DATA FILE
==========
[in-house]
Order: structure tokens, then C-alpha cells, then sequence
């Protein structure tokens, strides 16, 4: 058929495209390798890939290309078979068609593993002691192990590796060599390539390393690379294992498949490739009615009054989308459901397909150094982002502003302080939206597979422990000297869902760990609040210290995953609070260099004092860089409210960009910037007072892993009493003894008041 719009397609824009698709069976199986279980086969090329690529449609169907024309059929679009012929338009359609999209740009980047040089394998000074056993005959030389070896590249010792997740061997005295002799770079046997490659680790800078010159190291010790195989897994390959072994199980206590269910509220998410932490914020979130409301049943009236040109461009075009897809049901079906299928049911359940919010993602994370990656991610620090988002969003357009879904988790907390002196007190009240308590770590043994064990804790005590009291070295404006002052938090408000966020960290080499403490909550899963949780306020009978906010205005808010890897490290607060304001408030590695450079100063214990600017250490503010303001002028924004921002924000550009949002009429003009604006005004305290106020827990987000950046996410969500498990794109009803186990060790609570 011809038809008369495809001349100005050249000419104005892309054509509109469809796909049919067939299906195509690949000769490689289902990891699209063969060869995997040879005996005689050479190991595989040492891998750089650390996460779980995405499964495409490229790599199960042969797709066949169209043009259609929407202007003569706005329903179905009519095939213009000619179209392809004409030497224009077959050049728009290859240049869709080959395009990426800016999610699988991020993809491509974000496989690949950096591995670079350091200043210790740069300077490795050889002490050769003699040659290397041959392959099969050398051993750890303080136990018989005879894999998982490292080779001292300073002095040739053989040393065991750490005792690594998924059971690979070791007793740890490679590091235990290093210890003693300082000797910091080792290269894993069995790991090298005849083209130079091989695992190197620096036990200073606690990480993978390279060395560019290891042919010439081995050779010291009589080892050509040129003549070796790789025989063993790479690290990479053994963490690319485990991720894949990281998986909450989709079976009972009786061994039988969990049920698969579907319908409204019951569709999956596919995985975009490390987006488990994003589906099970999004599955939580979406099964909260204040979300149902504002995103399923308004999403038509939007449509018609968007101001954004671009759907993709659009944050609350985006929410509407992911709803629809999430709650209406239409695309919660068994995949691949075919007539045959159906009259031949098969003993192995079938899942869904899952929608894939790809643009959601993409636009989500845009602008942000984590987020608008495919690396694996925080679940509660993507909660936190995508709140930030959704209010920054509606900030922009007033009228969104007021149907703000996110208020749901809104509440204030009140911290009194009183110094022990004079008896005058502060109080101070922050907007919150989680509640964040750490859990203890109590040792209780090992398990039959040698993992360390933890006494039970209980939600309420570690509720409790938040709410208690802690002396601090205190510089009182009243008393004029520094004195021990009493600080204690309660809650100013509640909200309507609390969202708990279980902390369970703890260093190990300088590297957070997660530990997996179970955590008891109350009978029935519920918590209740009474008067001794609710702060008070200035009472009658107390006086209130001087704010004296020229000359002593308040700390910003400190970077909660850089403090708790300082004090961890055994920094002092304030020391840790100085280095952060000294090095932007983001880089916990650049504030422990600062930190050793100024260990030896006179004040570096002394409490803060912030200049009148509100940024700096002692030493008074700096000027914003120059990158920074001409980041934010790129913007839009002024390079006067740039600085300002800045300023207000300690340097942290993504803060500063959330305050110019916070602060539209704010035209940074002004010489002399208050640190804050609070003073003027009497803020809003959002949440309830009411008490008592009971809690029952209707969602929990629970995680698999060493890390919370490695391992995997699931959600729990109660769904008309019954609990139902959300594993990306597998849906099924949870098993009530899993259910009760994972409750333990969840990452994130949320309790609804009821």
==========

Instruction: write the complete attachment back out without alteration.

[in-house]
Order: structure tokens, then C-alpha cells, then sequence
């Protein structure tokens, strides 16, 4: 058929495209390798890939290309078979068609593993002691192990590796060599390539390393690379294992498949490739009615009054989308459901397909150094982002502003302080939206597979422990000297869902760990609040210290995953609070260099004092860089409210960009910037007072892993009493003894008041 719009397609824009698709069976199986279980086969090329690529449609169907024309059929679009012929338009359609999209740009980047040089394998000074056993005959030389070896590249010792997740061997005295002799770079046997490659680790800078010159190291010790195989897994390959072994199980206590269910509220998410932490914020979130409301049943009236040109461009075009897809049901079906299928049911359940919010993602994370990656991610620090988002969003357009879904988790907390002196007190009240308590770590043994064990804790005590009291070295404006002052938090408000966020960290080499403490909550899963949780306020009978906010205005808010890897490290607060304001408030590695450079100063214990600017250490503010303001002028924004921002924000550009949002009429003009604006005004305290106020827990987000950046996410969500498990794109009803186990060790609570 011809038809008369495809001349100005050249000419104005892309054509509109469809796909049919067939299906195509690949000769490689289902990891699209063969060869995997040879005996005689050479190991595989040492891998750089650390996460779980995405499964495409490229790599199960042969797709066949169209043009259609929407202007003569706005329903179905009519095939213009000619179209392809004409030497224009077959050049728009290859240049869709080959395009990426800016999610699988991020993809491509974000496989690949950096591995670079350091200043210790740069300077490795050889002490050769003699040659290397041959392959099969050398051993750890303080136990018989005879894999998982490292080779001292300073002095040739053989040393065991750490005792690594998924059971690979070791007793740890490679590091235990290093210890003693300082000797910091080792290269894993069995790991090298005849083209130079091989695992190197620096036990200073606690990480993978390279060395560019290891042919010439081995050779010291009589080892050509040129003549070796790789025989063993790479690290990479053994963490690319485990991720894949990281998986909450989709079976009972009786061994039988969990049920698969579907319908409204019951569709999956596919995985975009490390987006488990994003589906099970999004599955939580979406099964909260204040979300149902504002995103399923308004999403038509939007449509018609968007101001954004671009759907993709659009944050609350985006929410509407992911709803629809999430709650209406239409695309919660068994995949691949075919007539045959159906009259031949098969003993192995079938899942869904899952929608894939790809643009959601993409636009989500845009602008942000984590987020608008495919690396694996925080679940509660993507909660936190995508709140930030959704209010920054509606900030922009007033009228969104007021149907703000996110208020749901809104509440204030009140911290009194009183110094022990004079008896005058502060109080101070922050907007919150989680509640964040750490859990203890109590040792209780090992398990039959040698993992360390933890006494039970209980939600309420570690509720409790938040709410208690802690002396601090205190510089009182009243008393004029520094004195021990009493600080204690309660809650100013509640909200309507609390969202708990279980902390369970703890260093190990300088590297957070997660530990997996179970955590008891109350009978029935519920918590209740009474008067001794609710702060008070200035009472009658107390006086209130001087704010004296020229000359002593308040700390910003400190970077909660850089403090708790300082004090961890055994920094002092304030020391840790100085280095952060000294090095932007983001880089916990650049504030422990600062930190050793100024260990030896006179004040570096002394409490803060912030200049009148509100940024700096002692030493008074700096000027914003120059990158920074001409980041934010790129913007839009002024390079006067740039600085300002800045300023207000300690340097942290993504803060500063959330305050110019916070602060539209704010035209940074002004010489002399208050640190804050609070003073003027009497803020809003959002949440309830009411008490008592009971809690029952209707969602929990629970995680698999060493890390919370490695391992995997699931959600729990109660769904008309019954609990139902959300594993990306597998849906099924949870098993009530899993259910009760994972409750333990969840990452994130949320309790609804009821």